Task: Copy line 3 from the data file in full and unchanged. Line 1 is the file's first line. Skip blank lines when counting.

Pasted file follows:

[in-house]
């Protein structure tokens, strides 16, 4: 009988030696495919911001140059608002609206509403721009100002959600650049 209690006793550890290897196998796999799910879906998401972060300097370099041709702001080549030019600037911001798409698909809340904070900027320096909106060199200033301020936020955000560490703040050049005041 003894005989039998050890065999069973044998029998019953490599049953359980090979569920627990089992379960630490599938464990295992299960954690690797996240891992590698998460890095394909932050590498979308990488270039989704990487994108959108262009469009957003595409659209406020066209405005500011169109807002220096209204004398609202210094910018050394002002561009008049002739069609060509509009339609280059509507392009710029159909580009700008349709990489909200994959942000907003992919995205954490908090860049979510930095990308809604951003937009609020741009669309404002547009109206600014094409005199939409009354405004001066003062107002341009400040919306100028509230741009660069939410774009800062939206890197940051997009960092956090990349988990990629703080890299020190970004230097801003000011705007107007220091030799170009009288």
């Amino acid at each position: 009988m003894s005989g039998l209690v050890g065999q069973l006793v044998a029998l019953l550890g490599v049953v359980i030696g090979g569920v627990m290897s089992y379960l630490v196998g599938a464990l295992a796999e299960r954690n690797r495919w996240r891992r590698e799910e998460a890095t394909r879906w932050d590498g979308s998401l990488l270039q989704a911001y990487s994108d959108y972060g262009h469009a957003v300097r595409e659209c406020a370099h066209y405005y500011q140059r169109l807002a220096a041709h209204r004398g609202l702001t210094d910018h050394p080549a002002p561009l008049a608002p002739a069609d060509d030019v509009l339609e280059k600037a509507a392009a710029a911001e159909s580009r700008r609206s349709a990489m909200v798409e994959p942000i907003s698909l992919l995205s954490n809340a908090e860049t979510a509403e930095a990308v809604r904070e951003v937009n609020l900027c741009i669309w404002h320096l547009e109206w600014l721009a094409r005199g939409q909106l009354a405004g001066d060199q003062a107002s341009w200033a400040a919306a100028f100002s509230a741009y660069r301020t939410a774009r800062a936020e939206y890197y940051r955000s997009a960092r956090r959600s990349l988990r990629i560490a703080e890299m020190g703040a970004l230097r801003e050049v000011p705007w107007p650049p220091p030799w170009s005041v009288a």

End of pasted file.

């Amino acid at each position: 009988m003894s005989g039998l209690v050890g065999q069973l006793v044998a029998l019953l550890g490599v049953v359980i030696g090979g569920v627990m290897s089992y379960l630490v196998g599938a464990l295992a796999e299960r954690n690797r495919w996240r891992r590698e799910e998460a890095t394909r879906w932050d590498g979308s998401l990488l270039q989704a911001y990487s994108d959108y972060g262009h469009a957003v300097r595409e659209c406020a370099h066209y405005y500011q140059r169109l807002a220096a041709h209204r004398g609202l702001t210094d910018h050394p080549a002002p561009l008049a608002p002739a069609d060509d030019v509009l339609e280059k600037a509507a392009a710029a911001e159909s580009r700008r609206s349709a990489m909200v798409e994959p942000i907003s698909l992919l995205s954490n809340a908090e860049t979510a509403e930095a990308v809604r904070e951003v937009n609020l900027c741009i669309w404002h320096l547009e109206w600014l721009a094409r005199g939409q909106l009354a405004g001066d060199q003062a107002s341009w200033a400040a919306a100028f100002s509230a741009y660069r301020t939410a774009r800062a936020e939206y890197y940051r955000s997009a960092r956090r959600s990349l988990r990629i560490a703080e890299m020190g703040a970004l230097r801003e050049v000011p705007w107007p650049p220091p030799w170009s005041v009288a």